The author of the acclaimed novel Revere Beach Boulevard writes his own story of place, class, family, and love
Sentimentality is cheap. Real emotion is difficult to render. Memoirists walk a tightrope between sentimentality and simple feeling. What gives Revere Beach Elegy its vitality and worth’ is the author’s taut prose and his fearlessness to run across that tightrope.” Greg Lalas, Boston Magazine
In Revere Beach Elegy, Roland Merullo returns to his childhood heaven of Revere, Massachusetts, to begin an intricate, impressionistic portrait of his rich and complex life. The tough codes of Revere’s working-class streets mix with the warmth and affirmation of family forty cousins, grandparents, aunts, and uncles to form a background against which Merullo’s later wanderings are always set.
I’ve never met Roland Merullo, or even read anything he’s written before now. Yet today I feel as if I’ve known him my whole life. . . . At the close of Elegy, the reader is comfortably walking alongside a man who has grown into himself, accepted and embraced his past.” Ray Suarez, The Washington Post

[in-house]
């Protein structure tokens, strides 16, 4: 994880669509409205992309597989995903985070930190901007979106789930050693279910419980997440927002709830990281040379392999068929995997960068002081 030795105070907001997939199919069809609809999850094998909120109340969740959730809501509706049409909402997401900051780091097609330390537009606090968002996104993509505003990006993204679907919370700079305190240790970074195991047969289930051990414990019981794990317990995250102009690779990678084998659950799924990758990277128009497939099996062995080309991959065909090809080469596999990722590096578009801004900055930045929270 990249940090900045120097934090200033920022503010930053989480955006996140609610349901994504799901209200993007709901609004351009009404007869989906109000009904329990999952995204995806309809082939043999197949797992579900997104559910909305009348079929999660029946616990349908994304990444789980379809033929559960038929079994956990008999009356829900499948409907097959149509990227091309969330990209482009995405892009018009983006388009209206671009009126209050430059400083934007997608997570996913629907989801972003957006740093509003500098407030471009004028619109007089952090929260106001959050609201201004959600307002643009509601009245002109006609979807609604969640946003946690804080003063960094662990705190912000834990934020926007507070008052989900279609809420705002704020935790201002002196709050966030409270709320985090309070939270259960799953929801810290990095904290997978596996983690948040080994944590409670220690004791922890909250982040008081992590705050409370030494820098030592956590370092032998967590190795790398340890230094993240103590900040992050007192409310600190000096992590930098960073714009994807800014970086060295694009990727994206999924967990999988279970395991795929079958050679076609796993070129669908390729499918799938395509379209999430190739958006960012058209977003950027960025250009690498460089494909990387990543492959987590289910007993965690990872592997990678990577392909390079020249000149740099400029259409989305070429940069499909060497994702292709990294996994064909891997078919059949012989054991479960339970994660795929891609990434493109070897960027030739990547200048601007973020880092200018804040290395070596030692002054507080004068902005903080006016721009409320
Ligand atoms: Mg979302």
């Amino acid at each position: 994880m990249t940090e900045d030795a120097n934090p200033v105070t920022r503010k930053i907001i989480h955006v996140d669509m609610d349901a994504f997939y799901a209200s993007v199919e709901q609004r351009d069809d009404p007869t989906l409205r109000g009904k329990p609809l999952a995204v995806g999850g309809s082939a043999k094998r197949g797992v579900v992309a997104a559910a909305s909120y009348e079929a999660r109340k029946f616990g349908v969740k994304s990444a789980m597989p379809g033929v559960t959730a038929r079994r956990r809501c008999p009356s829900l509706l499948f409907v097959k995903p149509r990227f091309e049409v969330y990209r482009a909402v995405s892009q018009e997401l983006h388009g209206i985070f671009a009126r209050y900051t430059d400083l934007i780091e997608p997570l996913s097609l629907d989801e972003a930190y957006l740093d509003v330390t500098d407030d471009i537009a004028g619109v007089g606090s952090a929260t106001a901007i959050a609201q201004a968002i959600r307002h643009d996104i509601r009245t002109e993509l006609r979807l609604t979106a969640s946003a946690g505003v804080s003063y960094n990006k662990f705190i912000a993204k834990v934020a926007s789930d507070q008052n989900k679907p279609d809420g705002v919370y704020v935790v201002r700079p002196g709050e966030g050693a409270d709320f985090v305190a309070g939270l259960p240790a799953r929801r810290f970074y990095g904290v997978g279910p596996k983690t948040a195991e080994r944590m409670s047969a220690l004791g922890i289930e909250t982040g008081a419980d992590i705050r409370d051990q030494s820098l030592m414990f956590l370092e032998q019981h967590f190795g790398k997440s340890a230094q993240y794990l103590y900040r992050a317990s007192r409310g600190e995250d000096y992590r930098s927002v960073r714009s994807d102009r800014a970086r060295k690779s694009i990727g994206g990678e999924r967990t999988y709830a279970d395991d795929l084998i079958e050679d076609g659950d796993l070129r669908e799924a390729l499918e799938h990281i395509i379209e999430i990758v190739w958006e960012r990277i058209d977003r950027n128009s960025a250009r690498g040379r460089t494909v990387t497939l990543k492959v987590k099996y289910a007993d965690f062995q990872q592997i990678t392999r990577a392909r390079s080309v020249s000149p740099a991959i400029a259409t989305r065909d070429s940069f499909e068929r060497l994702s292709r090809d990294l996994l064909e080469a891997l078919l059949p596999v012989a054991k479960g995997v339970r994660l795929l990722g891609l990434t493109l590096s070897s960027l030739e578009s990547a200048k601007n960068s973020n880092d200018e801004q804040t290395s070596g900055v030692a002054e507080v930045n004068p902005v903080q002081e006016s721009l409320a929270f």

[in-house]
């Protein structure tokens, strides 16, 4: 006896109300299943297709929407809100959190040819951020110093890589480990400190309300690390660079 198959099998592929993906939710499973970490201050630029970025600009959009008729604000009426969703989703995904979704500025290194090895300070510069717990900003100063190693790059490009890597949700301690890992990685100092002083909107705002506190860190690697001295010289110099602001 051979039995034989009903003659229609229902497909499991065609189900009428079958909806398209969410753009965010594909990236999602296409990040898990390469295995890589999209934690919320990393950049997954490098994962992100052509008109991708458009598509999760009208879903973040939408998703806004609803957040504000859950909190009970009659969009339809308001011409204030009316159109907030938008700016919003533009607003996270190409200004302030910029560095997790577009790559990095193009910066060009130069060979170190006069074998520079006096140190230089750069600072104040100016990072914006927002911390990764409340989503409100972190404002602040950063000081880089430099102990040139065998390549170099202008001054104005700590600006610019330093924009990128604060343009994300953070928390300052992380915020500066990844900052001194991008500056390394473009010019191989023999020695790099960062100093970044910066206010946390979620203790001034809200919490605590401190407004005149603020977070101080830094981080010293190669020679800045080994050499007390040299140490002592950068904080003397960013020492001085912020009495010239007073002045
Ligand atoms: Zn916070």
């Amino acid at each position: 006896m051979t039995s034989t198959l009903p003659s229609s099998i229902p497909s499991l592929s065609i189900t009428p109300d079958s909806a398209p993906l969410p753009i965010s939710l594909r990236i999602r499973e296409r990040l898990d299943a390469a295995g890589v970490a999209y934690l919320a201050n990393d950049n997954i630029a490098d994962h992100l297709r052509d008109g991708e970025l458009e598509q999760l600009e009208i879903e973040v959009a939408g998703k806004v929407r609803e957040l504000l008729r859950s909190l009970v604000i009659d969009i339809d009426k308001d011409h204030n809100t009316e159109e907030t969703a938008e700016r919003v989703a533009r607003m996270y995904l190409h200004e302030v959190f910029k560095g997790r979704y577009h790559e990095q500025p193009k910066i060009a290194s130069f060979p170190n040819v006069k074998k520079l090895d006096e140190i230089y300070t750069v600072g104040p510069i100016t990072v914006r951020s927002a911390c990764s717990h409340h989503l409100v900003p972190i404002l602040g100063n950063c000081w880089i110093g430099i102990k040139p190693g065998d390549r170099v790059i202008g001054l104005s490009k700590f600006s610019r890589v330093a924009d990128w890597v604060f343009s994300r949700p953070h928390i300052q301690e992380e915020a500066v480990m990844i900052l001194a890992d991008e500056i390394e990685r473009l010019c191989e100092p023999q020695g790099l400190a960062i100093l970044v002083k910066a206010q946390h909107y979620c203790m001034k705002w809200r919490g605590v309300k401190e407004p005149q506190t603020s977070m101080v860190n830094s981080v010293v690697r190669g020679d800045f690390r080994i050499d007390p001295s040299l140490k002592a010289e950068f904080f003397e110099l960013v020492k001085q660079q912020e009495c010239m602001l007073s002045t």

Praise for Roland Merullo’s Revere Beach Boulevard:
A great novel ambitious, heartfelt, generous, and oh-so-skilled.” Richard Russo
Roland Merullo is the author of Revere Beach Boulevard, A Russian Requiem, and Leaving Losapas. He lives in western Massachusetts with his wife and daughters.
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Roland Merullo is the author of Revere Beach Boulevard, A Russian Requiem, and Leaving Losapas. He lives in western Massachusetts with his wife and daughtersExcerpt. © Reprinted by permission. All rights reserved.:
What a Father Leaves
On a June day when the world was at war, my father came into this life in a
simple wooden house on Tapley Avenue, in Revere, Massachusetts. He died,